Did you celebrate Dr. Seuss’s birthday on March 2nd? Did you pick up a book in his honor? I have been having a lot of fun reviewing Dr. Seuss’s books and enjoying the zany and just plain strange art he created. I hosted my third annual “Dr. Seuss’s Birthday” swap on swap-bot just to get some adults involved in my obsession with Dr. Seuss, so a few of us had a little fun sending each other flat-themed packages based on Theodor Geisel’s children’s literature. My partner will receive a bunch of cool Dr. Seuss-inspired items–“The Cat in the Hat” swap cards, sparkly stickers, the Yertle the Turtle story, a book suggestion, two bookmarks and this postcard I found on ebay:
This is actually an ad card for HarperCollins Publishers, but it doesn’t really look like one. It was designed and printed by Boomerang Media, a UK-based marketing company.
My partner, “JaMaJo” sent me a handmade postcard and an ATC. The ATC took a little bit of a beating on its way through the postal system, but it’s still cute.
And here’s the “Green Eggs and Ham” ATC:
Dr. Seuss reminds me of childhood reading and fun. I loved reading as a child and read every book I could get my hands on. I spent hours on weekend afternoons lying in my bed reading. I vividly recall my Beverly Cleary phase. Although our teachers encouraged reading and often offered incentives, we didn’t have cool programs like the NEA’s Read Across America; nor did we celebrate Dr. Seuss’s birthday. I feel like I missed out on something big (like I do when I see that baby dolls can do so much more now), but one of the wonderful things about having a young child is that I can re-visit my childhood through him and with him. So I celebrate RAA/Dr. Seuss’s birthday with him. Last week, his first/second grade class participated in Read Across America and held a weeklong celebration of Dr. Seuss. The kids read and shared their favorite books and ended the week with a birthday celebration/Dr. Seuss-themed costume party.
They also completed a few creative art projects. If you’ve been following my blog, you should know I was thrilled to see the children’s art (see earlier post on children’s art) . I photographed some of the projects just so I can enjoy them a little longer. Let’s take a look at some of the art from Adrienne Saulsbury’s class. This first set features the children’s artistic renderings of “The Cat in the Hat” (Click any image to view larger).
I think they’re pretty good for first and second graders! I can’t draw as well as some of them as an adult!
The second set showcases book covers the students created. Inspired by There’s a Wocket in My Pocket, the students came up with a silly book title that included a made-up item that rhymed with a real object.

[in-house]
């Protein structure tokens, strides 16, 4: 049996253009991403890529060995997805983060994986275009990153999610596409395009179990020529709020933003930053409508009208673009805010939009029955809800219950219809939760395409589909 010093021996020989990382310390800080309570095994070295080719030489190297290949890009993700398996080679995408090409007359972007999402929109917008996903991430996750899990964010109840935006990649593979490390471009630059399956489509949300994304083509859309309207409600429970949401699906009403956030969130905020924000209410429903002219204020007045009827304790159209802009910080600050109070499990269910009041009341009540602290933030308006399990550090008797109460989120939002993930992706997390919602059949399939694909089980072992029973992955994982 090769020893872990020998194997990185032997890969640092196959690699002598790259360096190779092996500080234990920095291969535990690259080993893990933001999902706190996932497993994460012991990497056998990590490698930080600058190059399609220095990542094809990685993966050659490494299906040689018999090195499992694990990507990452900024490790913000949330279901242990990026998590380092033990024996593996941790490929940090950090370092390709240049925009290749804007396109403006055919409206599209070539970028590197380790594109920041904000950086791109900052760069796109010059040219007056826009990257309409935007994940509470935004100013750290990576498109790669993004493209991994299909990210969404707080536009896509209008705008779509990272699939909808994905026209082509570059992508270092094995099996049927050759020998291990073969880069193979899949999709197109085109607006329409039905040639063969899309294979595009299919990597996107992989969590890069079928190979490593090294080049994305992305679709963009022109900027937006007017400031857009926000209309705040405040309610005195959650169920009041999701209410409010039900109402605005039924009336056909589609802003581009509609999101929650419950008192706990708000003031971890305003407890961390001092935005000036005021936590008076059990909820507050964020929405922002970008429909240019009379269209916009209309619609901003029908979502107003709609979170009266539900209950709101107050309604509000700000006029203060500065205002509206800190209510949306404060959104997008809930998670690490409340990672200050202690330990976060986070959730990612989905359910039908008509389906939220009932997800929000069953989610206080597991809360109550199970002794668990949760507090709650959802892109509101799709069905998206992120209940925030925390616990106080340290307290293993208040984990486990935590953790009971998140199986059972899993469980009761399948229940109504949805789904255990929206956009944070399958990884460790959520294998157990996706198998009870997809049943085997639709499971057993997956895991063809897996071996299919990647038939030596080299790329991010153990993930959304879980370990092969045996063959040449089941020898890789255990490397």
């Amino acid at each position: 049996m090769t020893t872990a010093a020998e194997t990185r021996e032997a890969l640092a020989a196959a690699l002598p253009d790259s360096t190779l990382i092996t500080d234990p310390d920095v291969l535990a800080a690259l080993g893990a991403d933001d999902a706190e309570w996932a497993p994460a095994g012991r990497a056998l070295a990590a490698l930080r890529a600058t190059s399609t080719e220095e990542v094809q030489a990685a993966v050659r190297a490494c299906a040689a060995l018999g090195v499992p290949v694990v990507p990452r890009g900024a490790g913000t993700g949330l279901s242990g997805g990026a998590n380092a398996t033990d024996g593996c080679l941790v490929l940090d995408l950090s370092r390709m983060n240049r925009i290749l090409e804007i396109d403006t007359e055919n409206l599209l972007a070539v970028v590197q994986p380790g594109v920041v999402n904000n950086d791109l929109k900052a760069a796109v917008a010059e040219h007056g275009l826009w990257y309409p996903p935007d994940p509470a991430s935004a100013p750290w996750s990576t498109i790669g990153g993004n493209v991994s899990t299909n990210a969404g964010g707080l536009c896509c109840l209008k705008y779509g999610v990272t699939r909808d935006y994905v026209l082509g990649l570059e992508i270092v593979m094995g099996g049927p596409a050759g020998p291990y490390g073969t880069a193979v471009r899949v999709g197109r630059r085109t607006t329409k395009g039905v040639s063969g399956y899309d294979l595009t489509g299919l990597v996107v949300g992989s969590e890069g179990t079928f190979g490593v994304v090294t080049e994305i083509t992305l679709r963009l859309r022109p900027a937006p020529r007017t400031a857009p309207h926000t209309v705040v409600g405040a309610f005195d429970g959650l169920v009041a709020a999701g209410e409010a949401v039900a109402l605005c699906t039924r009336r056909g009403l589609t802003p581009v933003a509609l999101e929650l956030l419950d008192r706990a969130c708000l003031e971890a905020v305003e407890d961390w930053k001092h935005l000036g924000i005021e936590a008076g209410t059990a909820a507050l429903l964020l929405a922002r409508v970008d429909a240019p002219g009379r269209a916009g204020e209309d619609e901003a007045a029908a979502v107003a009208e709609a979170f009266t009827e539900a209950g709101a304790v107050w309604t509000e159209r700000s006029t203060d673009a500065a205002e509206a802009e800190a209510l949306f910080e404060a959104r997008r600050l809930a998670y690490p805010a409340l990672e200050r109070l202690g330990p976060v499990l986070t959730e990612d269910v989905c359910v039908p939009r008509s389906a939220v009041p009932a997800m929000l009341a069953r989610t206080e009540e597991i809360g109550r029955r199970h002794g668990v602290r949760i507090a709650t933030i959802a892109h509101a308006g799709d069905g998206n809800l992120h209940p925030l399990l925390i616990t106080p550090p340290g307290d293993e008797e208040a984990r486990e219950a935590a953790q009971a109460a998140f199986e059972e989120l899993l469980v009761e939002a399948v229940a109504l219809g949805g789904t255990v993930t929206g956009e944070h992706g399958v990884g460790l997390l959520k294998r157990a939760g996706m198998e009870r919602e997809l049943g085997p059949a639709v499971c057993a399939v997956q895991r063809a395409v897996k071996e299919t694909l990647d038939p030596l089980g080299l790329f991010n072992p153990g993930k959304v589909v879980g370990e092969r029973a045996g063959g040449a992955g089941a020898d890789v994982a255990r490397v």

The silly titles are adorable. They certainly captured the spirit of Dr. Seuss. Oh, to be a kid and have such wonderful projects! It’s cute that the kids signed their books, “Dr. ___.”
I’m convinced these art projects not only stimulate creativity, but they pique the children’s interest in reading. Isn’t that what celebrating Dr. Seuss’s birthday is all about? I appreciate Mrs. Saulsbury for focusing so much on reading and for doing what she can to make reading fun for her students. She encourages the children and parents to read together daily. She reminds parents that they should read to their children and their children should read to them. She even urges the children to keep a reading log. My little one has been reading since he was 3. He is quite a reader and although he claims he has to “be in the mood,” we have never had a problem getting him to read. He reads everything–the Bible, storybooks, serial novels, kid-friendly comic books, magazines, informative books on robots (of course), space, science and nature. We sometimes read as many as 5 or 6 books in one evening–down from 10 (when he was much younger). Reading is such an important fundamental skill. Without it, the other skills can be inaccessible.
If you want to get into some Dr. Seuss this week, check out Lysa’s Illustrator Study list on Amazon for suggestions. There’s something for all ages. Brain Pickings also offers a number of excellent posts on Theodore Geisel (Dr. Seuss): WWII Political Propaganda Cartoons and The Seven Lady Godivas and The Secret Art of Dr. Seuss.
Oh, I almost forgot. I created two bookmarks for the class, and now, I’m sharing them with you. I designed these using papers and elements from myfuninvites.com.
If you have any problems downloading any of these, let me know via “comment” and I’ll deliver the bookmarks to you via email and, if necessary, in another format.
I also photographed each student in his or her Dr. Seuss-inspired costume and holding a favorite book. Here’s my own little “Cat in the Hat.”